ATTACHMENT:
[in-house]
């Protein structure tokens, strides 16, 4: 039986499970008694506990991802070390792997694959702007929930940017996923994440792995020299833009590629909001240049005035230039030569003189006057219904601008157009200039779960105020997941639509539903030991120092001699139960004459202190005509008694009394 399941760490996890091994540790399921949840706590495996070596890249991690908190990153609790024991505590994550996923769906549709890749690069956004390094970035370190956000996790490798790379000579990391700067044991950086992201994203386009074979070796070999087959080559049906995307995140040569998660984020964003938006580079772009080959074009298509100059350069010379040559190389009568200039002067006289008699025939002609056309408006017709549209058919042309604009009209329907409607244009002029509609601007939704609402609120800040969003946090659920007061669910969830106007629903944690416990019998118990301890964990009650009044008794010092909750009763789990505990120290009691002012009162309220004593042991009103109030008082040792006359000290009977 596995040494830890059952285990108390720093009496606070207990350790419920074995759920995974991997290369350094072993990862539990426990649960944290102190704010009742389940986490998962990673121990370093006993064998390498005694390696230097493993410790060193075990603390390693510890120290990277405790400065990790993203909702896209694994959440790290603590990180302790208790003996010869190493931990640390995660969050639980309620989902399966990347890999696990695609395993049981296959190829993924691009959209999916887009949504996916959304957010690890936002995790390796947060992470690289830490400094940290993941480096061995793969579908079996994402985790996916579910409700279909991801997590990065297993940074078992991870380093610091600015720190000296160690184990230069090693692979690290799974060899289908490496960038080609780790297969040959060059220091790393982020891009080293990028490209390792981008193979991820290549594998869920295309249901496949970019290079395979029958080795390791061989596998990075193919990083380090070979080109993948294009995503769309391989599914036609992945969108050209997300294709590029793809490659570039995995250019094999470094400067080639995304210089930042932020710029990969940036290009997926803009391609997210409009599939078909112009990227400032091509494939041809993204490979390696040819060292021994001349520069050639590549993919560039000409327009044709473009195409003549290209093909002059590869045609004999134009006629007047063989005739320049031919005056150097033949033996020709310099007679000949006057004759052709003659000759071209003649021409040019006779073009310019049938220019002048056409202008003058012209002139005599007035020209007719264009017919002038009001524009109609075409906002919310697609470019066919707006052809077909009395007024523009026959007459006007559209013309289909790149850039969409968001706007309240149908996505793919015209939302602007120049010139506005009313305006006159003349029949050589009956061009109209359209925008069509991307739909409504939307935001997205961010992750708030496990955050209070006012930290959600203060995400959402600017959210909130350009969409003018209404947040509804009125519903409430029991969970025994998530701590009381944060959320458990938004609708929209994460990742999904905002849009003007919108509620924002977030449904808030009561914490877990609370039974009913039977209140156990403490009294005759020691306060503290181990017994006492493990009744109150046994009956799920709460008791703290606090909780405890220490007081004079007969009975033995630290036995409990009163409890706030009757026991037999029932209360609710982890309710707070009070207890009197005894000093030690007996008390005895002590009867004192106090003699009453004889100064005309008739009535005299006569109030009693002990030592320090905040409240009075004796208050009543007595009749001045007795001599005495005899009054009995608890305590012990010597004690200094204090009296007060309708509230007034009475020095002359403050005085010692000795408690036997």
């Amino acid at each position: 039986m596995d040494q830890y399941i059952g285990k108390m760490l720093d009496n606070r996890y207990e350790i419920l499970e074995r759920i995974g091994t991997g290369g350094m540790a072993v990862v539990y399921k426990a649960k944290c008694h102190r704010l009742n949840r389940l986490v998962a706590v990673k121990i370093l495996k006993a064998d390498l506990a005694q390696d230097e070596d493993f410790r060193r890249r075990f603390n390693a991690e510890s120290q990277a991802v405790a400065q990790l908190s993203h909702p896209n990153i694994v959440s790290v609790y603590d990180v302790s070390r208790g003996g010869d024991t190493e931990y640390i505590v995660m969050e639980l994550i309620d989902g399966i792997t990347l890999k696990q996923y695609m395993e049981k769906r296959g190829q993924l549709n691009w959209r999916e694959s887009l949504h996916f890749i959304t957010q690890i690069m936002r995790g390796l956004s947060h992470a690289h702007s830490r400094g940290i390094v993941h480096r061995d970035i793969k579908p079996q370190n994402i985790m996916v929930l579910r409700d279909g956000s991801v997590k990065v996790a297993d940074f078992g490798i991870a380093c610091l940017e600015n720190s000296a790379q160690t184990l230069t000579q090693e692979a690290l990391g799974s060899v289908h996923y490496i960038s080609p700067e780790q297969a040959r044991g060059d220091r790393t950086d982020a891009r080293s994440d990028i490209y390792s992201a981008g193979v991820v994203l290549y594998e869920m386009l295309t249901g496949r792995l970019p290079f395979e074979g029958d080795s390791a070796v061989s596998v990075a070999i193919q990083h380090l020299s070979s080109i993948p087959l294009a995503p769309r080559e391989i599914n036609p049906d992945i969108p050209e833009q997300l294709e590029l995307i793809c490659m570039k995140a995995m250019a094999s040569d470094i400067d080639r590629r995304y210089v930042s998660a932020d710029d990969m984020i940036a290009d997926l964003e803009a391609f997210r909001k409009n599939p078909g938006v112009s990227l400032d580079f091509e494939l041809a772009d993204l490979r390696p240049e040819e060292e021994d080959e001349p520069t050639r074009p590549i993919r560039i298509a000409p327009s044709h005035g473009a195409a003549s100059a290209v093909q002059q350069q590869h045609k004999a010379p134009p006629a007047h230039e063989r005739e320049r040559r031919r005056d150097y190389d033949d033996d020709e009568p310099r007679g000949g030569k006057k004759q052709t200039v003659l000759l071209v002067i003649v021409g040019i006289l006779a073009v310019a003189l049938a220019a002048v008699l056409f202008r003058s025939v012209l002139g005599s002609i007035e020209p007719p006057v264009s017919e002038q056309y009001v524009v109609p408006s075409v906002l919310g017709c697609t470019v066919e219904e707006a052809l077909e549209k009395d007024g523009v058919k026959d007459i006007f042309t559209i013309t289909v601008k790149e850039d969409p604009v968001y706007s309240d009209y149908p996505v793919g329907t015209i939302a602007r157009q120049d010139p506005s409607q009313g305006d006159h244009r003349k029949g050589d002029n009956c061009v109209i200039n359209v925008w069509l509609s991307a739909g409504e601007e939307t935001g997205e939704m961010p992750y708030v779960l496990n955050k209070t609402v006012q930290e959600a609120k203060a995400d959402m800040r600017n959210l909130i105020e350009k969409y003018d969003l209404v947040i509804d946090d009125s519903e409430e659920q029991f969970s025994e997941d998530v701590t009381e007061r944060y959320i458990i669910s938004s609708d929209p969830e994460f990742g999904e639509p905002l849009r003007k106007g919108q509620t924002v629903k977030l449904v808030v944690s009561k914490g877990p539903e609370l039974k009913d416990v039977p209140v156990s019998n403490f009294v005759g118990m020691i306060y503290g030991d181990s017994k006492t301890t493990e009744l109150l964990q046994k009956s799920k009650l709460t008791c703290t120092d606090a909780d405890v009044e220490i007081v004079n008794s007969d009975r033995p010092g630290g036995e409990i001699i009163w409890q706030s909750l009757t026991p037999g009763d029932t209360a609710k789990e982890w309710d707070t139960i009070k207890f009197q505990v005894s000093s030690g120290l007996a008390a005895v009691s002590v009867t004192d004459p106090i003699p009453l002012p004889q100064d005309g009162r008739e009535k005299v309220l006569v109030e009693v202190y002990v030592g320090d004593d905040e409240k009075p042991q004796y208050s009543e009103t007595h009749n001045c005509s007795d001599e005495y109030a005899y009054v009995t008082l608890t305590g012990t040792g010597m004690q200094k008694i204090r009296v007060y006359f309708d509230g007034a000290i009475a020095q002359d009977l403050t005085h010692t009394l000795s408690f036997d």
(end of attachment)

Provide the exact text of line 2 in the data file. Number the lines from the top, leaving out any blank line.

């Protein structure tokens, strides 16, 4: 039986499970008694506990991802070390792997694959702007929930940017996923994440792995020299833009590629909001240049005035230039030569003189006057219904601008157009200039779960105020997941639509539903030991120092001699139960004459202190005509008694009394 399941760490996890091994540790399921949840706590495996070596890249991690908190990153609790024991505590994550996923769906549709890749690069956004390094970035370190956000996790490798790379000579990391700067044991950086992201994203386009074979070796070999087959080559049906995307995140040569998660984020964003938006580079772009080959074009298509100059350069010379040559190389009568200039002067006289008699025939002609056309408006017709549209058919042309604009009209329907409607244009002029509609601007939704609402609120800040969003946090659920007061669910969830106007629903944690416990019998118990301890964990009650009044008794010092909750009763789990505990120290009691002012009162309220004593042991009103109030008082040792006359000290009977 596995040494830890059952285990108390720093009496606070207990350790419920074995759920995974991997290369350094072993990862539990426990649960944290102190704010009742389940986490998962990673121990370093006993064998390498005694390696230097493993410790060193075990603390390693510890120290990277405790400065990790993203909702896209694994959440790290603590990180302790208790003996010869190493931990640390995660969050639980309620989902399966990347890999696990695609395993049981296959190829993924691009959209999916887009949504996916959304957010690890936002995790390796947060992470690289830490400094940290993941480096061995793969579908079996994402985790996916579910409700279909991801997590990065297993940074078992991870380093610091600015720190000296160690184990230069090693692979690290799974060899289908490496960038080609780790297969040959060059220091790393982020891009080293990028490209390792981008193979991820290549594998869920295309249901496949970019290079395979029958080795390791061989596998990075193919990083380090070979080109993948294009995503769309391989599914036609992945969108050209997300294709590029793809490659570039995995250019094999470094400067080639995304210089930042932020710029990969940036290009997926803009391609997210409009599939078909112009990227400032091509494939041809993204490979390696040819060292021994001349520069050639590549993919560039000409327009044709473009195409003549290209093909002059590869045609004999134009006629007047063989005739320049031919005056150097033949033996020709310099007679000949006057004759052709003659000759071209003649021409040019006779073009310019049938220019002048056409202008003058012209002139005599007035020209007719264009017919002038009001524009109609075409906002919310697609470019066919707006052809077909009395007024523009026959007459006007559209013309289909790149850039969409968001706007309240149908996505793919015209939302602007120049010139506005009313305006006159003349029949050589009956061009109209359209925008069509991307739909409504939307935001997205961010992750708030496990955050209070006012930290959600203060995400959402600017959210909130350009969409003018209404947040509804009125519903409430029991969970025994998530701590009381944060959320458990938004609708929209994460990742999904905002849009003007919108509620924002977030449904808030009561914490877990609370039974009913039977209140156990403490009294005759020691306060503290181990017994006492493990009744109150046994009956799920709460008791703290606090909780405890220490007081004079007969009975033995630290036995409990009163409890706030009757026991037999029932209360609710982890309710707070009070207890009197005894000093030690007996008390005895002590009867004192106090003699009453004889100064005309008739009535005299006569109030009693002990030592320090905040409240009075004796208050009543007595009749001045007795001599005495005899009054009995608890305590012990010597004690200094204090009296007060309708509230007034009475020095002359403050005085010692000795408690036997």